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Growing in Simplicity

October 4, 2010

Growing in SimplicityIn a small monograph entitled Spiritual Direction and Meditation, Thomas Merton writes that “we can best profit by spiritual direction if we are encouraged to develop our natural simplicity, sincerity, and forthright spiritual honesty, in a word to ‘be ourselves’ in the best sense of the expression.”  At this writing it is October 4, the Feast of St. Francis of Assisi.  To ponder the life of St. Francis, il poverello, is to be drawn into the ever present spiritual challenge of becoming more simply, sincerely and forthrightly ourselves.  Honesty requires, however, that we recognize the paradox that becoming ourselves does not come naturally to us.  In the course of a lifetime we learn and develop multiple strategies to enable us to deal with the challenges, demands, and difficulties of life as we experience it, and these complex strategies over time come to be confused by us for our unique God-given identity.  The life of St. Francis challenges us choose a lifelong process of cultivating simplicity and poverty by recognizing and releasing the many accretions we have developed and accumulated over time at the physical, psychological and spiritual levels.

    In interpreting St Paul’s address of the Corinthians in 1 Corinthians 1:2 to those who are “called to be saints,” Oswald Chambers points out that as believers we have at times received the vision of the one we have been called to be but “have never yet been.”  Yet, he says, our difficulty is that “we are not quite prepared for the blows which must come if we are going to be turned into the shape of the vision.”  These “blows” to which Chambers alludes come to us through the moments of our daily life experiences.  The person who attempts to live in some measure of presence and openness to real life as it offers itself need not worry about enough opportunities to practice poverty and divestment of our self-illusions.  The primary means of growth in poverty and simplicity is through the experiences of inter-formation with the persons, situations, and events that we encounter in each moment of our daily lives.  It is finally Reality that destroys our sense of self-aggrandizement by asking of us in situations which we would often choose to avoid no more than the little bit we are authentically able to offer.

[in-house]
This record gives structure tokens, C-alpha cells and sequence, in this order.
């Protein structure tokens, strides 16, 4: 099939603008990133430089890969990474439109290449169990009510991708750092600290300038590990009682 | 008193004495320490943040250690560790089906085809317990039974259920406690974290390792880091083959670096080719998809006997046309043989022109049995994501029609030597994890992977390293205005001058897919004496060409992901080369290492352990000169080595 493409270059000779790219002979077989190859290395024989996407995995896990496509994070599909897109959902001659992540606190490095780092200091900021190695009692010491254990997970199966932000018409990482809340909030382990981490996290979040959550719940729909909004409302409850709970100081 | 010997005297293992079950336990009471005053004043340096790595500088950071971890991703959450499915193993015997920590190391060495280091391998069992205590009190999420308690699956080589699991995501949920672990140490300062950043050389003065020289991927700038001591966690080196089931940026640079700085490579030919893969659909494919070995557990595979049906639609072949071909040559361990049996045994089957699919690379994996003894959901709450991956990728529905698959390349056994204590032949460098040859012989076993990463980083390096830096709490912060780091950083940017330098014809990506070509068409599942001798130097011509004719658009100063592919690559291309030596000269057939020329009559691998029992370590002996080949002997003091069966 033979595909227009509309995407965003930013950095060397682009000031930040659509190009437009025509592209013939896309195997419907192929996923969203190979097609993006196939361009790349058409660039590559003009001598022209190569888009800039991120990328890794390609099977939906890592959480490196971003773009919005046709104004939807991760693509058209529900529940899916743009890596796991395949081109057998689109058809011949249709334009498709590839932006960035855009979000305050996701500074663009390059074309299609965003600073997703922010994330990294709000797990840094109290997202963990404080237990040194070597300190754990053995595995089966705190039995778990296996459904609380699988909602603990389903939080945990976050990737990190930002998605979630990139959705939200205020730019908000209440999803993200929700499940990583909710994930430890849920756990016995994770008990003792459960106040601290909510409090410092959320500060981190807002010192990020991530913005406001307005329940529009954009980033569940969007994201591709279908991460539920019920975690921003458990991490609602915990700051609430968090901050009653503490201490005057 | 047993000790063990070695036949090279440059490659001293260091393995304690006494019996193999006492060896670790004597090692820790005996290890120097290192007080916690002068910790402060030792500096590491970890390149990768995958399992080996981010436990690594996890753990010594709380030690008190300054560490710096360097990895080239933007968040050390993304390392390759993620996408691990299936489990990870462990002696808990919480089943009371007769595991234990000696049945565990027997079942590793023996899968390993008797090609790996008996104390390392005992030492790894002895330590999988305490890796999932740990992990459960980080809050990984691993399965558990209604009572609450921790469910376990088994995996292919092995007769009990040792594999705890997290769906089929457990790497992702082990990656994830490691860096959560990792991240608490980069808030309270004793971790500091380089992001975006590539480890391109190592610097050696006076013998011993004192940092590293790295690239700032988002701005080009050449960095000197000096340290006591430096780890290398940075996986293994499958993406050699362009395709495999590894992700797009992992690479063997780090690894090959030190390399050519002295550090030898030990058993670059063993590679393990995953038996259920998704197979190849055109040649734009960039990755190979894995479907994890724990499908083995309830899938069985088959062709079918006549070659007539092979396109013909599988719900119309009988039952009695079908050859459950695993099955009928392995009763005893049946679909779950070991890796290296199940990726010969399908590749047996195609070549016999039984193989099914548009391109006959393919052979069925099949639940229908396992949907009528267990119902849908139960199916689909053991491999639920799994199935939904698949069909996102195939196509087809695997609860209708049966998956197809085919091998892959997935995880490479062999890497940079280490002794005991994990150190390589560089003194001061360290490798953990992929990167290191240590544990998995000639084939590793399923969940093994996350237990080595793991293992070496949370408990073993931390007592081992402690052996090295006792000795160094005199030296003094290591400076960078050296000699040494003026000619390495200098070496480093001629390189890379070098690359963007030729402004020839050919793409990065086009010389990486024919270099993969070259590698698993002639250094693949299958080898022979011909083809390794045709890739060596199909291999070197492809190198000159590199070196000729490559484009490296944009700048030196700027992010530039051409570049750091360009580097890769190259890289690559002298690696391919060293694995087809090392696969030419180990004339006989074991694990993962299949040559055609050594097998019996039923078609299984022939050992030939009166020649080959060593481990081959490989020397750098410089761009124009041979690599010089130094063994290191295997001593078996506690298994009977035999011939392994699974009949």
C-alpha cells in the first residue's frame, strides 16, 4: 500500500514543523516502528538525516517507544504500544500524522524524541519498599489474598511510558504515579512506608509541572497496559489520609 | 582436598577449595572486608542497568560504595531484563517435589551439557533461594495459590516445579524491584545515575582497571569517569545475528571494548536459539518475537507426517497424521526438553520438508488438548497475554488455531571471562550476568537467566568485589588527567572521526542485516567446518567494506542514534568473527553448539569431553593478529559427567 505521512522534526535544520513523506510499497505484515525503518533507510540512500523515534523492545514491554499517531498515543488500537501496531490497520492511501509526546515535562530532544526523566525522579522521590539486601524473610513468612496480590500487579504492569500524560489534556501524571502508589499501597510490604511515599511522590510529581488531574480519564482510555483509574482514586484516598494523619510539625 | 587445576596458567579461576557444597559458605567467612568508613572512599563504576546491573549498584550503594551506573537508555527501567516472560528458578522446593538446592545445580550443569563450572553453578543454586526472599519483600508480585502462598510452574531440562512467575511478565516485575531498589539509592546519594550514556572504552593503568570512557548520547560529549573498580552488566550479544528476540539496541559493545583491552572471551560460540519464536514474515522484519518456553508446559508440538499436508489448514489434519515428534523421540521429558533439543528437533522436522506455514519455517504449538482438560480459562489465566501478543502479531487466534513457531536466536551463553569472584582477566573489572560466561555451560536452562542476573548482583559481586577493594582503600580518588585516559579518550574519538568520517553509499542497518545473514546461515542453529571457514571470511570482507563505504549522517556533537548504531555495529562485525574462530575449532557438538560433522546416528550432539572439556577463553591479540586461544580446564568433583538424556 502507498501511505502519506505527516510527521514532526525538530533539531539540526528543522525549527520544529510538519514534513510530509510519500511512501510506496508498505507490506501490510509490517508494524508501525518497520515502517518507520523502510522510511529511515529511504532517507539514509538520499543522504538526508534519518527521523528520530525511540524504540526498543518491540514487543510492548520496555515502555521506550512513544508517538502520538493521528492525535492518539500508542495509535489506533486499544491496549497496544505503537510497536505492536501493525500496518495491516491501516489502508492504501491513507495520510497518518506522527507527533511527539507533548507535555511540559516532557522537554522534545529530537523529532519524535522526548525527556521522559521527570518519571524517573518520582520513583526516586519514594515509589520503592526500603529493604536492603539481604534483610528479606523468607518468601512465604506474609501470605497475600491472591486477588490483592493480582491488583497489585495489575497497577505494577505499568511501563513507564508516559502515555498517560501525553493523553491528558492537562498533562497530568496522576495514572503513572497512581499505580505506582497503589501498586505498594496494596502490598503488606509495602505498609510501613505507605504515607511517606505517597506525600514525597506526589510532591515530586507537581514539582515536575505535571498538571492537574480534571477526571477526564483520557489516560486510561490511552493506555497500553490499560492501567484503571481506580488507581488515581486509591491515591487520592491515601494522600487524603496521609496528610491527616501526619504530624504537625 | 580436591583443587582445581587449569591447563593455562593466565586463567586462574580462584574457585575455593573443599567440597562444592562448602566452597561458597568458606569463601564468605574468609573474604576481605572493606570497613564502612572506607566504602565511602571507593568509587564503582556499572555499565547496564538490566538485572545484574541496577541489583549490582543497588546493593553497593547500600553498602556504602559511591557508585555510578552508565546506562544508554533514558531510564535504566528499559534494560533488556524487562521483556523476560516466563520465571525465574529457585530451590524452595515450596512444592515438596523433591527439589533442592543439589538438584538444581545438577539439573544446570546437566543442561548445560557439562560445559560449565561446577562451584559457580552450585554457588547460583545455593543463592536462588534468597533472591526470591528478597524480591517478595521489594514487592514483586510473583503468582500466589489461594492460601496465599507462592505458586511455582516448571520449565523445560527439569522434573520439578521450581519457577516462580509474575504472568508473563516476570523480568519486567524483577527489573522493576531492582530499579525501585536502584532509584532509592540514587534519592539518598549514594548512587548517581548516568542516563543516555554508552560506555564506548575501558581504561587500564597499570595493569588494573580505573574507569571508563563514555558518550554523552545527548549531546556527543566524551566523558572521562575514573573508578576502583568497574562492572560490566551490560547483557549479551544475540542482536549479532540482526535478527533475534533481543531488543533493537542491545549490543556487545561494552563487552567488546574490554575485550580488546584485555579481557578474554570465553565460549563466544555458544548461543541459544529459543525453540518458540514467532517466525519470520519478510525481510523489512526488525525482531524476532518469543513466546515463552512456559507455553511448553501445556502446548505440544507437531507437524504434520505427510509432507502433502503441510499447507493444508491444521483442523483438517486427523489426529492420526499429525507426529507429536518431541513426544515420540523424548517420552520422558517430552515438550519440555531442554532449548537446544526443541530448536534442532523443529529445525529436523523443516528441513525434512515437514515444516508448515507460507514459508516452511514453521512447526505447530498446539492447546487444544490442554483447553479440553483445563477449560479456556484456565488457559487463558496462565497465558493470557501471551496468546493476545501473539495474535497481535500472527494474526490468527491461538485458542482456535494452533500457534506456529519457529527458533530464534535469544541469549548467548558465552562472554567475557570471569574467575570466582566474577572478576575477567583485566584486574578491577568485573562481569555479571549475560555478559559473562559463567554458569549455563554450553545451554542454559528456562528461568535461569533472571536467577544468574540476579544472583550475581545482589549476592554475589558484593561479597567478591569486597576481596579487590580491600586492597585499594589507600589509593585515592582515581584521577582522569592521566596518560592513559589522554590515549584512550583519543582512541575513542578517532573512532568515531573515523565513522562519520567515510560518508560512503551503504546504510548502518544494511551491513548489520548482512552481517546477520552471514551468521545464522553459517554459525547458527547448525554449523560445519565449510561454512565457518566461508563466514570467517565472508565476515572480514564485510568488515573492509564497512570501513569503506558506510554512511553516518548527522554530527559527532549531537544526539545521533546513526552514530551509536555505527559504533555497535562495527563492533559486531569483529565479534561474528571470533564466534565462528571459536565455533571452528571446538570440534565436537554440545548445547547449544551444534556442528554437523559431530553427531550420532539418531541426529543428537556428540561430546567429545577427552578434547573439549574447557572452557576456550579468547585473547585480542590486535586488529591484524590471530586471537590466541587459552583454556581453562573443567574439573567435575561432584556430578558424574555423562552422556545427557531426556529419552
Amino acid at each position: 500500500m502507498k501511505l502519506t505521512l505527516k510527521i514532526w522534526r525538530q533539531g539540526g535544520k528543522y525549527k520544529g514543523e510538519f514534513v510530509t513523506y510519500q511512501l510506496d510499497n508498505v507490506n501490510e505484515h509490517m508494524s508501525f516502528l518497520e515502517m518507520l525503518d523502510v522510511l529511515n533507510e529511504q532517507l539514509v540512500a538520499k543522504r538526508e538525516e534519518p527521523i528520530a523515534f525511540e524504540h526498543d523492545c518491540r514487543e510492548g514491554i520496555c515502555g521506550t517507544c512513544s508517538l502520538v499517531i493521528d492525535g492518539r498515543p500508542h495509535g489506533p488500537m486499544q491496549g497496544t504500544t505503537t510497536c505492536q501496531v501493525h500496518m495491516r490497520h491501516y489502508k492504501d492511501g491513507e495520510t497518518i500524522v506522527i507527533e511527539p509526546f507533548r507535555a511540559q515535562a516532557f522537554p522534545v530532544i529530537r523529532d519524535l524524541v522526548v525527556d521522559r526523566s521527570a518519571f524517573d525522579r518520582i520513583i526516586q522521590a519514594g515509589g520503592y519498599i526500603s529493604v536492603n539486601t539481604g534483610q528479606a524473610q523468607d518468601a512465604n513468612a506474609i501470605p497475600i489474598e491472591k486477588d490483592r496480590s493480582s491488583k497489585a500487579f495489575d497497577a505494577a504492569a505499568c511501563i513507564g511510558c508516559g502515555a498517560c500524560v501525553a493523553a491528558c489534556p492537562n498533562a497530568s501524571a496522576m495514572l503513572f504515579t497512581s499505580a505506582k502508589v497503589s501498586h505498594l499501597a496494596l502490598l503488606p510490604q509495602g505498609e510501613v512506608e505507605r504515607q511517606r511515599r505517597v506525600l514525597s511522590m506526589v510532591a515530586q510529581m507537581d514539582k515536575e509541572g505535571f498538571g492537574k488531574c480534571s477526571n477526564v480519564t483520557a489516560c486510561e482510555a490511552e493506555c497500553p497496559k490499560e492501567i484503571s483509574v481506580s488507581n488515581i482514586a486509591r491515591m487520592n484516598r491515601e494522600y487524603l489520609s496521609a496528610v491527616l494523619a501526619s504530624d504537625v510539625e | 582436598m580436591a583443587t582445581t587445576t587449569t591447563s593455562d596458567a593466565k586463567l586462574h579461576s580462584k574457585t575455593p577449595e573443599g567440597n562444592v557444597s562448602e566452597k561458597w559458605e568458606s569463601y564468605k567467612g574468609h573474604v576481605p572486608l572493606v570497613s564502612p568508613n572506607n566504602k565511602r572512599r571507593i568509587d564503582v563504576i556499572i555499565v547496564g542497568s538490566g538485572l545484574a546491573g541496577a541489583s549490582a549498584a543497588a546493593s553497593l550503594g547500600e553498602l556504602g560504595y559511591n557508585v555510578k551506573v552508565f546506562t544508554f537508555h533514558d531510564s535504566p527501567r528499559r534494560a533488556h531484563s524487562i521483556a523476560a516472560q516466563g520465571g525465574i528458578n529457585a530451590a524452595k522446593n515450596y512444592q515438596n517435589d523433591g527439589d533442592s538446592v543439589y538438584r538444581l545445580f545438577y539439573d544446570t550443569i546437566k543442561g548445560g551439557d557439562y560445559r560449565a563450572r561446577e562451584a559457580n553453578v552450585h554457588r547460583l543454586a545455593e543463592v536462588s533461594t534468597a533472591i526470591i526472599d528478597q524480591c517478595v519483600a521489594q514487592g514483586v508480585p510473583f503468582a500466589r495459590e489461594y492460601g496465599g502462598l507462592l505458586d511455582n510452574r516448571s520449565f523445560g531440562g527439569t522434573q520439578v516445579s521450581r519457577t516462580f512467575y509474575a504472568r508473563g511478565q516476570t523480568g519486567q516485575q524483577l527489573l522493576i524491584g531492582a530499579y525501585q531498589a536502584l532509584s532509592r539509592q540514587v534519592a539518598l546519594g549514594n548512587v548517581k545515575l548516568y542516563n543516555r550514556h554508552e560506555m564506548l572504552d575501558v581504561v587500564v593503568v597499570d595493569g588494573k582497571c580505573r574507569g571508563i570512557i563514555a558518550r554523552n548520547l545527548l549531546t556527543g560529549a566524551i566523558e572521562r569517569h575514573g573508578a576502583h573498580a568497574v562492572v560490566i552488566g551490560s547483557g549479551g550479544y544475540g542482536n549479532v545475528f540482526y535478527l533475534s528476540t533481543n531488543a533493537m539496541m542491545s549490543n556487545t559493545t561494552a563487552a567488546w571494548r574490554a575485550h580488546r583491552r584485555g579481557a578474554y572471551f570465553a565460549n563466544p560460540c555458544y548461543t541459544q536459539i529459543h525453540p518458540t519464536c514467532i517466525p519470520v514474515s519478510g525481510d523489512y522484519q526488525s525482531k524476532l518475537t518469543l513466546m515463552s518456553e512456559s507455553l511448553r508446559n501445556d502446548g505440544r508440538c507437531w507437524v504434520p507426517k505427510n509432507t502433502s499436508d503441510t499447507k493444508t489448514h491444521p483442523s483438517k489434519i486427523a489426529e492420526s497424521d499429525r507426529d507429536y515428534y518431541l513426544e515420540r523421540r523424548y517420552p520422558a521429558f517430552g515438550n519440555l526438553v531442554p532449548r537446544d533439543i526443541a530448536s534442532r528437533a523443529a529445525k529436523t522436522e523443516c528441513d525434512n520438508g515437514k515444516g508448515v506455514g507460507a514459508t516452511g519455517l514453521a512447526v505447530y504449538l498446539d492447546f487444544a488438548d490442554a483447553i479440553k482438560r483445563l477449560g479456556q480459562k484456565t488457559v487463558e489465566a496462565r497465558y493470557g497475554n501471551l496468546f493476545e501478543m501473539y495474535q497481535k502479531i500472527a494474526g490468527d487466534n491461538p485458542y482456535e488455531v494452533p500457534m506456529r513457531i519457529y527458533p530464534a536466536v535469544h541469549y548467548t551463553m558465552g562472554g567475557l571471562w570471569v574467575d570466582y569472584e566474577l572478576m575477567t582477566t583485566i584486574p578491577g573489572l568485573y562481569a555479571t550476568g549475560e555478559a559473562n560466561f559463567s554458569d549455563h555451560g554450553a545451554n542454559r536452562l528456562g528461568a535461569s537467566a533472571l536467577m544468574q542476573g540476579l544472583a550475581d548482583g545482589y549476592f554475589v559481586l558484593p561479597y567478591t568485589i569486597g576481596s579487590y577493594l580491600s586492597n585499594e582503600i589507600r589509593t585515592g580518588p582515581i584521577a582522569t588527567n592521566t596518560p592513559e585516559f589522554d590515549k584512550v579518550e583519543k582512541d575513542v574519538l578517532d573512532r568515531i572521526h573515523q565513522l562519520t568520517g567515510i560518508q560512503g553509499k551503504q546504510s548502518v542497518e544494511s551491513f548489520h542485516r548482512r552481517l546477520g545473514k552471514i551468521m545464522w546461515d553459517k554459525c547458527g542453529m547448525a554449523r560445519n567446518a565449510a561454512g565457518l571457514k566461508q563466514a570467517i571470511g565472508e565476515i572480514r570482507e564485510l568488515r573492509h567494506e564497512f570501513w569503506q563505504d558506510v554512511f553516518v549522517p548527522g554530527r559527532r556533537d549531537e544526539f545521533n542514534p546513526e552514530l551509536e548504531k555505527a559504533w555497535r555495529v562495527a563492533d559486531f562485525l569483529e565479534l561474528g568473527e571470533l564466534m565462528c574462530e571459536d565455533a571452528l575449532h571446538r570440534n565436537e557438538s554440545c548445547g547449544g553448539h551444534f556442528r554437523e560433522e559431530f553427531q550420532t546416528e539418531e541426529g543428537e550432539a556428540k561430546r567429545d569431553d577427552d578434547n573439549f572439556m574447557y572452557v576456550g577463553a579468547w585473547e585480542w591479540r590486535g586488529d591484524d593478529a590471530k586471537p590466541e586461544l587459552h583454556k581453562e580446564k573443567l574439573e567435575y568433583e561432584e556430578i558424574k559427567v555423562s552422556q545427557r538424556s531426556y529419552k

The only way for us to maintain our inflated sense of self is to exert our energies into reducing the world to a size we can manage and dominate.  In the parable of the Good Samaritan, Jesus tells us that the Priest and Levite “see” the badly injured person but pass by on the other side.  Maintaining our own sense of status and self-importance will require that we often refuse to see the multiple moments of life that appeal to the humble capacities of our deepest identity as a lover of God and neighbor and servant of Reality.  On the other hand, when, as the Good Samaritan, we live the disposition of the neighbor by moving toward the appeals of the world to us, even when those appeals are manifest in strange and troubling ways, and offering the little that we have, our falseness and complexity slowly give way and our simple and authentic self increasingly stands out, that is comes ever more into existence.

    This ongoing experience of simply being present and doing what one can is the source of the joy we celebrate in St. Francis.  It is our self-imposed complexity and concerns about our own impotence that are the reason for much of our fear and anxiety.  As we grow in trust of God’s creation, including God’s creation of ourselves, we can live more fully the faith that the next unknown moment will never ask for more of a response from us than we are capable of giving.  In this way, we need not hide from the moments of life, but rather receive them as the invitation to a unique response that we have been created to offer.  In this deepest sense of trust and potency, the world as it is, becomes God’s great gift to us, one that we receive in joy and gratitude.

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Last updated: 11/24/10.